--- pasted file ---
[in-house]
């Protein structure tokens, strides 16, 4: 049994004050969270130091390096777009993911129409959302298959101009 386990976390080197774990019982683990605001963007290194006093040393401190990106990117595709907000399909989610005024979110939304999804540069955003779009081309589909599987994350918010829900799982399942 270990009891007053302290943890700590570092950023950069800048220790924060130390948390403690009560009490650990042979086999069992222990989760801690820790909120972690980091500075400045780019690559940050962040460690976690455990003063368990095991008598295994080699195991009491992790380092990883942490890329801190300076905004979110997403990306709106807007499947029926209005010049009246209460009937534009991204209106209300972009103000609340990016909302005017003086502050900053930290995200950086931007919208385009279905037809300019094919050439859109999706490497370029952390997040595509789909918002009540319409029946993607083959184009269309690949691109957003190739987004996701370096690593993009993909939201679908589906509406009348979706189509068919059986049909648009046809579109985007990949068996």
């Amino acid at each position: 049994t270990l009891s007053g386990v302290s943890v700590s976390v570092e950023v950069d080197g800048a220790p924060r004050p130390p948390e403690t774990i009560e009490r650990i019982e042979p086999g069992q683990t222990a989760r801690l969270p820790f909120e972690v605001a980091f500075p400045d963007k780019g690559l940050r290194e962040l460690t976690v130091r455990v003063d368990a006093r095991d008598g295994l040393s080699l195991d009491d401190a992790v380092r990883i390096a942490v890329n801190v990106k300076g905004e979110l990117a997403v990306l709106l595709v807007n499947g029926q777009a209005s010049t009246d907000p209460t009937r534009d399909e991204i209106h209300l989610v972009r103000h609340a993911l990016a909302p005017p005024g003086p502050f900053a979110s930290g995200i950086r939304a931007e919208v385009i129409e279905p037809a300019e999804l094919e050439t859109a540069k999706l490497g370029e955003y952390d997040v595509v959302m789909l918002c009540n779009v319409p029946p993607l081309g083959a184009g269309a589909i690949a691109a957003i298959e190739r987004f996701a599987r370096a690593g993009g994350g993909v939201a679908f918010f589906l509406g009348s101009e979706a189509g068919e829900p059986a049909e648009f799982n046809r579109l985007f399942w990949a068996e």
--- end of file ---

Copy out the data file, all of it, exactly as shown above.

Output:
[in-house]
């Protein structure tokens, strides 16, 4: 049994004050969270130091390096777009993911129409959302298959101009 386990976390080197774990019982683990605001963007290194006093040393401190990106990117595709907000399909989610005024979110939304999804540069955003779009081309589909599987994350918010829900799982399942 270990009891007053302290943890700590570092950023950069800048220790924060130390948390403690009560009490650990042979086999069992222990989760801690820790909120972690980091500075400045780019690559940050962040460690976690455990003063368990095991008598295994080699195991009491992790380092990883942490890329801190300076905004979110997403990306709106807007499947029926209005010049009246209460009937534009991204209106209300972009103000609340990016909302005017003086502050900053930290995200950086931007919208385009279905037809300019094919050439859109999706490497370029952390997040595509789909918002009540319409029946993607083959184009269309690949691109957003190739987004996701370096690593993009993909939201679908589906509406009348979706189509068919059986049909648009046809579109985007990949068996």
């Amino acid at each position: 049994t270990l009891s007053g386990v302290s943890v700590s976390v570092e950023v950069d080197g800048a220790p924060r004050p130390p948390e403690t774990i009560e009490r650990i019982e042979p086999g069992q683990t222990a989760r801690l969270p820790f909120e972690v605001a980091f500075p400045d963007k780019g690559l940050r290194e962040l460690t976690v130091r455990v003063d368990a006093r095991d008598g295994l040393s080699l195991d009491d401190a992790v380092r990883i390096a942490v890329n801190v990106k300076g905004e979110l990117a997403v990306l709106l595709v807007n499947g029926q777009a209005s010049t009246d907000p209460t009937r534009d399909e991204i209106h209300l989610v972009r103000h609340a993911l990016a909302p005017p005024g003086p502050f900053a979110s930290g995200i950086r939304a931007e919208v385009i129409e279905p037809a300019e999804l094919e050439t859109a540069k999706l490497g370029e955003y952390d997040v595509v959302m789909l918002c009540n779009v319409p029946p993607l081309g083959a184009g269309a589909i690949a691109a957003i298959e190739r987004f996701a599987r370096a690593g993009g994350g993909v939201a679908f918010f589906l509406g009348s101009e979706a189509g068919e829900p059986a049909e648009f799982n046809r579109l985007f399942w990949a068996e």